At the middle of November my wife and myself were speaking about the Advent calendar for the kids. And I came to realize that I missed the phpadvent/webadvent the last years. And wouldn’t it be great to have a read about something PHP-related for the first 24 Days in December? Even for those people that are not christian the time before christmas has to be a special time. And if it’s only due to the commercials and ads what to present.

So I would wait and see whether someone would arrange something.

But wait! When everyone thinks someone should do something, no-one will do anything.

Cal Evans words came into my mind: If there’s no usergroup around, you’re the leader of the new usergroup. So I decided to just try it. Ask a few people I knew of twitter whether they would like to write something about the PHP-Community at large and get that published for those first 24 Days in December.

That first step was one of the hardest parts of the whole project. Realising that “The Community” starts with myself and – even though I might not realize it – I am a vital part of it. It’s a constant give and take and this is my way to give. There is no central authority to be asked whether I am allowed to do such a thing. Just do it and the community will decide whether it’s OK or not. And You’d be surprised how often it’s more than OK!

It was still 12 Days before December 12th. So I registered the domain with one of my providers I had good relationships with and started to make a list of people I’d like to ask for contributions. I wanted to have a good mix of people showing the broad diversity of the community and the language. People from different continents, different frameworks, different usergroups, different gender, different religion, different popularity and so on.

With that set I started to look through people I knew – and if only remotely – to find at least 24 to ask. I realized I should ask a few more people in case some wouldn’t want or be able to contribute. So in the end I had a list of 33 names I wanted to contact. It was totally clear to me that this list in no way was a good resemblance of those targets I set myself, but it was the best I could do at that short notice.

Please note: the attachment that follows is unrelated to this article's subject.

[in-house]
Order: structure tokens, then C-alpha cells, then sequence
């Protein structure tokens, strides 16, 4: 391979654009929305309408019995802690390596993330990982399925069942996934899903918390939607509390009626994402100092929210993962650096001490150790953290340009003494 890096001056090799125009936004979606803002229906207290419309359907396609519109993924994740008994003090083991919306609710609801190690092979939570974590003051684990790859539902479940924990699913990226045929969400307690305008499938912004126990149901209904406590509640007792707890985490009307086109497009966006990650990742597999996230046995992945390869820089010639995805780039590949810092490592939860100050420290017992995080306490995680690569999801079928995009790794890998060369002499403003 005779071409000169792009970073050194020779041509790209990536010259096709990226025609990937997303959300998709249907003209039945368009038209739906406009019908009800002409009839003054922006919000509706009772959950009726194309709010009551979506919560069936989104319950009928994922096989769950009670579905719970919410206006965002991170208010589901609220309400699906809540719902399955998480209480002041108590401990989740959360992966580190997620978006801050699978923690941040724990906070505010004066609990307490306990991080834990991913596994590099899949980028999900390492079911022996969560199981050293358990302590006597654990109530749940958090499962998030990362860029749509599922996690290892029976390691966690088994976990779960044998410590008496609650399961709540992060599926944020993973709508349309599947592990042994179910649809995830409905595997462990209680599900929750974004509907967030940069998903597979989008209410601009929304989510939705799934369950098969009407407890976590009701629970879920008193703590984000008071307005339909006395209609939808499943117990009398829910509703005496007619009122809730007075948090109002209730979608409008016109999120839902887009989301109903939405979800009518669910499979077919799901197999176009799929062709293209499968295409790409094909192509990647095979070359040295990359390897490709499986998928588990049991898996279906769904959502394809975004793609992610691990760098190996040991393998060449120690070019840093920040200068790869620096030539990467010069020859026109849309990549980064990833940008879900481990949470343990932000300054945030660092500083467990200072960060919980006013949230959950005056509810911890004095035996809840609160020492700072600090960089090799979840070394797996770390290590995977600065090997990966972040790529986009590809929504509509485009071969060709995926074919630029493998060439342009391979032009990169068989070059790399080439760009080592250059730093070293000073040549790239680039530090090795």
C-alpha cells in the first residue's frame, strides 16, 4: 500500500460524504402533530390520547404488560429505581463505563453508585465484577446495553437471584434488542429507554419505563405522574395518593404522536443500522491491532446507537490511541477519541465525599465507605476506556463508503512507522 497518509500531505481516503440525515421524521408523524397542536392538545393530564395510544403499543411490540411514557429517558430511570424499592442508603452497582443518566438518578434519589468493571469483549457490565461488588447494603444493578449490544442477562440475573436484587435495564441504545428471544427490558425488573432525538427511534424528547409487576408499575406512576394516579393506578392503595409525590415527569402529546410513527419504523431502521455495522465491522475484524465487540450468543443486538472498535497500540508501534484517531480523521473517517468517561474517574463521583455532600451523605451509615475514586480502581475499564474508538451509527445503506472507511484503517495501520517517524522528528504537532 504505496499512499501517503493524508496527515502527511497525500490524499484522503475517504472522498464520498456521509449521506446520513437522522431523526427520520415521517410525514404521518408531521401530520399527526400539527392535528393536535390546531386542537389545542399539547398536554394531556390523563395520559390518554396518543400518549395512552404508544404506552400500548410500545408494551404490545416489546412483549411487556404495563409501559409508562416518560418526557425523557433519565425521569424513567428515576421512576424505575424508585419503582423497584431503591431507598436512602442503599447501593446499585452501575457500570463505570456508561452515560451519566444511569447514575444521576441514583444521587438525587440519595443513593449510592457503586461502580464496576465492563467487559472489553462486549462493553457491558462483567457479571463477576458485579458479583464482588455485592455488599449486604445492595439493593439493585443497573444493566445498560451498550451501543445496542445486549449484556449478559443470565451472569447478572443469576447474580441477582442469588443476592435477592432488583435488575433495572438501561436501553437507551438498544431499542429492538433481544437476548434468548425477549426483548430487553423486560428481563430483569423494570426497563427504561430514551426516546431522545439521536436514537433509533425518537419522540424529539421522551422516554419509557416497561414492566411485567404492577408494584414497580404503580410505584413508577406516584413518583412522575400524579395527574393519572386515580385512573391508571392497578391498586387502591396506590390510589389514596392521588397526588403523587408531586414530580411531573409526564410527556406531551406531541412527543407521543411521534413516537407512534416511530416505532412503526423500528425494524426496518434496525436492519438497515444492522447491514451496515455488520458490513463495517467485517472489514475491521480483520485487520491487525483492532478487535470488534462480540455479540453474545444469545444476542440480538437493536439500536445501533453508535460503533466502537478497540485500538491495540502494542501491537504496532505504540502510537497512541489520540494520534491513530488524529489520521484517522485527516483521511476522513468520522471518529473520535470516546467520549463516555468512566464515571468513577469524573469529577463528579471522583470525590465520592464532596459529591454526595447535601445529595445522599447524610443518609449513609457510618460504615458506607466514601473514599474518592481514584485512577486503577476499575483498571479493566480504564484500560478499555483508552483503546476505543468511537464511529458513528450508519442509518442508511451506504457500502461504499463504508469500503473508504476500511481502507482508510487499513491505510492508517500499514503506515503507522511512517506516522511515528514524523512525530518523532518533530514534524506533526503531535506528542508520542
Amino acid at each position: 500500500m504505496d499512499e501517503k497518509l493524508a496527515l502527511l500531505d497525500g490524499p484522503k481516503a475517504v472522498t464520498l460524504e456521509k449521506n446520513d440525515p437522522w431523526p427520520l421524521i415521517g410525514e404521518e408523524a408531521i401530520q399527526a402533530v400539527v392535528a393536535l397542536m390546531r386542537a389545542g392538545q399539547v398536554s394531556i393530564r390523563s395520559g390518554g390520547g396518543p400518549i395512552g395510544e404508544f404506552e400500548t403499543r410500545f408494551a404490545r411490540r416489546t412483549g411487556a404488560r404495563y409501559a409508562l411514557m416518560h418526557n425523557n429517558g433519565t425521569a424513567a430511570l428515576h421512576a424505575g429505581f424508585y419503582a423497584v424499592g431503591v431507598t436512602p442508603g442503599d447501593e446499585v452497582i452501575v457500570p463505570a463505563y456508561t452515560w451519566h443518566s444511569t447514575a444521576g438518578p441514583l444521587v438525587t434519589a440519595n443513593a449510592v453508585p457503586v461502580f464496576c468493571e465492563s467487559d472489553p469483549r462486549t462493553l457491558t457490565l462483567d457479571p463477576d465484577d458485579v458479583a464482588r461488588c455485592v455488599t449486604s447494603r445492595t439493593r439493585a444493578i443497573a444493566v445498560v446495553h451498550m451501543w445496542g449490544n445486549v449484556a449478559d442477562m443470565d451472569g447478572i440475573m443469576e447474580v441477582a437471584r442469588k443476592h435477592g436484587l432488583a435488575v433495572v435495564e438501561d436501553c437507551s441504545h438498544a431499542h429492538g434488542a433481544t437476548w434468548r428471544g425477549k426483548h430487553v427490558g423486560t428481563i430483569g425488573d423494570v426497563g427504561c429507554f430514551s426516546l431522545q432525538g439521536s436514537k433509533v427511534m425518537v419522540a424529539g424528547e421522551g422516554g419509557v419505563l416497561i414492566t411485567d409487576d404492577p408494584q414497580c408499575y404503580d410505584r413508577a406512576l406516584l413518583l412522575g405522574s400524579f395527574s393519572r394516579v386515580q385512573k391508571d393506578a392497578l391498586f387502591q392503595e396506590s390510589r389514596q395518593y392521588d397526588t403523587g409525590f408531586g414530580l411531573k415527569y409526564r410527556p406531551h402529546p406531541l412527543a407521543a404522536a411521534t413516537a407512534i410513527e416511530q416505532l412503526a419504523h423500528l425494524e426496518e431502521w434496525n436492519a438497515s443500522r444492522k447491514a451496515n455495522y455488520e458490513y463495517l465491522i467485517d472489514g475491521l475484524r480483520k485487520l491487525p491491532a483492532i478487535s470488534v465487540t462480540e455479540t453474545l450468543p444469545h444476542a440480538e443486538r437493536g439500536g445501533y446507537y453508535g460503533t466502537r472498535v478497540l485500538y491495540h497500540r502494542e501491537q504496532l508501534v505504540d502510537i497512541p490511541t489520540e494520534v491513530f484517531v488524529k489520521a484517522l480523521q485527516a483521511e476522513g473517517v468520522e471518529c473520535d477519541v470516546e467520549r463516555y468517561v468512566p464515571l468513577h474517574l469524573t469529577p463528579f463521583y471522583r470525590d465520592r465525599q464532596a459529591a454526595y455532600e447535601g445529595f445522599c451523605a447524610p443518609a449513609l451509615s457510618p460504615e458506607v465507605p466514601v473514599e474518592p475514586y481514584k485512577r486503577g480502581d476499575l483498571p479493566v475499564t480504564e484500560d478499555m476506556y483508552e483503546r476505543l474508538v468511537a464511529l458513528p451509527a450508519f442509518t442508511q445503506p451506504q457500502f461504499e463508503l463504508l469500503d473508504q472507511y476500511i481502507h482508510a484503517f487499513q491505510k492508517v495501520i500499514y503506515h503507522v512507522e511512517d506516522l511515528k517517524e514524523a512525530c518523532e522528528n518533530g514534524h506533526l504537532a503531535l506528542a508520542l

The next interesting thing then was to contact those people. For most of them I found an Email-Address on the internet, others I could contact via twitter. Some I could only contact via meetups contact-form (which seems to be rather lousy as I never got a reply from them). And then I reached out to ask whether they wanted to contribute. Now there was no way back!

I actually didn’t have a complete list when I started contacting the first people. I had about 15 to 20 names and decided to start of from that and see how it goes along from there. And during the following days I found more names by checking usergroup-leaders, people that tweeted community-stuff and so on. And suddenly the list was complete.

After sending my mail I was overwhelmed by the responses!

Apart from less than a handfull of people I got replies from everyone. Sadly a few rejection but I could understand them and it made my planning much easier. Most of the replies though where along the lines of “Great Idea! How much text?/What exact topic?/You sure I’m the right person?”